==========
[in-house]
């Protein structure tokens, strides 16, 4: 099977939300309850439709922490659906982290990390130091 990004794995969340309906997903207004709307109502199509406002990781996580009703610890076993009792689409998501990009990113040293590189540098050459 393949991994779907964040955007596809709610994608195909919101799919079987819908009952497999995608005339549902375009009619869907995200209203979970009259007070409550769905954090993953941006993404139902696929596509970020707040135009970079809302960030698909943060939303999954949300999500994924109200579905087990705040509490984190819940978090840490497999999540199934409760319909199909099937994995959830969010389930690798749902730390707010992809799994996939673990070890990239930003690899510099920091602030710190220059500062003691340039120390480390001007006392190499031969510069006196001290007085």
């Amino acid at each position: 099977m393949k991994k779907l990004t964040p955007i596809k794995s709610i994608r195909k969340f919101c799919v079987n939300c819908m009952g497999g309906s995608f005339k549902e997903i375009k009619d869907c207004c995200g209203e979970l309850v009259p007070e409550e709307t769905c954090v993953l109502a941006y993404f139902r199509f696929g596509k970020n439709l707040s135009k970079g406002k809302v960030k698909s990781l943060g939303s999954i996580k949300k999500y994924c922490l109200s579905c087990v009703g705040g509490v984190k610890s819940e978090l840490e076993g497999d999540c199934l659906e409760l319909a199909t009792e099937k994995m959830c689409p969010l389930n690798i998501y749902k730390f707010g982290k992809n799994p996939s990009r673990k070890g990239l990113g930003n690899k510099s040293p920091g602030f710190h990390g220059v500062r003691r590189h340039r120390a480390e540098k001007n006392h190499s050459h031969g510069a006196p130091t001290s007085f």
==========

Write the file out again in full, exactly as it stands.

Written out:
[in-house]
């Protein structure tokens, strides 16, 4: 099977939300309850439709922490659906982290990390130091 990004794995969340309906997903207004709307109502199509406002990781996580009703610890076993009792689409998501990009990113040293590189540098050459 393949991994779907964040955007596809709610994608195909919101799919079987819908009952497999995608005339549902375009009619869907995200209203979970009259007070409550769905954090993953941006993404139902696929596509970020707040135009970079809302960030698909943060939303999954949300999500994924109200579905087990705040509490984190819940978090840490497999999540199934409760319909199909099937994995959830969010389930690798749902730390707010992809799994996939673990070890990239930003690899510099920091602030710190220059500062003691340039120390480390001007006392190499031969510069006196001290007085």
């Amino acid at each position: 099977m393949k991994k779907l990004t964040p955007i596809k794995s709610i994608r195909k969340f919101c799919v079987n939300c819908m009952g497999g309906s995608f005339k549902e997903i375009k009619d869907c207004c995200g209203e979970l309850v009259p007070e409550e709307t769905c954090v993953l109502a941006y993404f139902r199509f696929g596509k970020n439709l707040s135009k970079g406002k809302v960030k698909s990781l943060g939303s999954i996580k949300k999500y994924c922490l109200s579905c087990v009703g705040g509490v984190k610890s819940e978090l840490e076993g497999d999540c199934l659906e409760l319909a199909t009792e099937k994995m959830c689409p969010l389930n690798i998501y749902k730390f707010g982290k992809n799994p996939s990009r673990k070890g990239l990113g930003n690899k510099s040293p920091g602030f710190h990390g220059v500062r003691r590189h340039r120390a480390e540098k001007n006392h190499s050459h031969g510069a006196p130091t001290s007085f």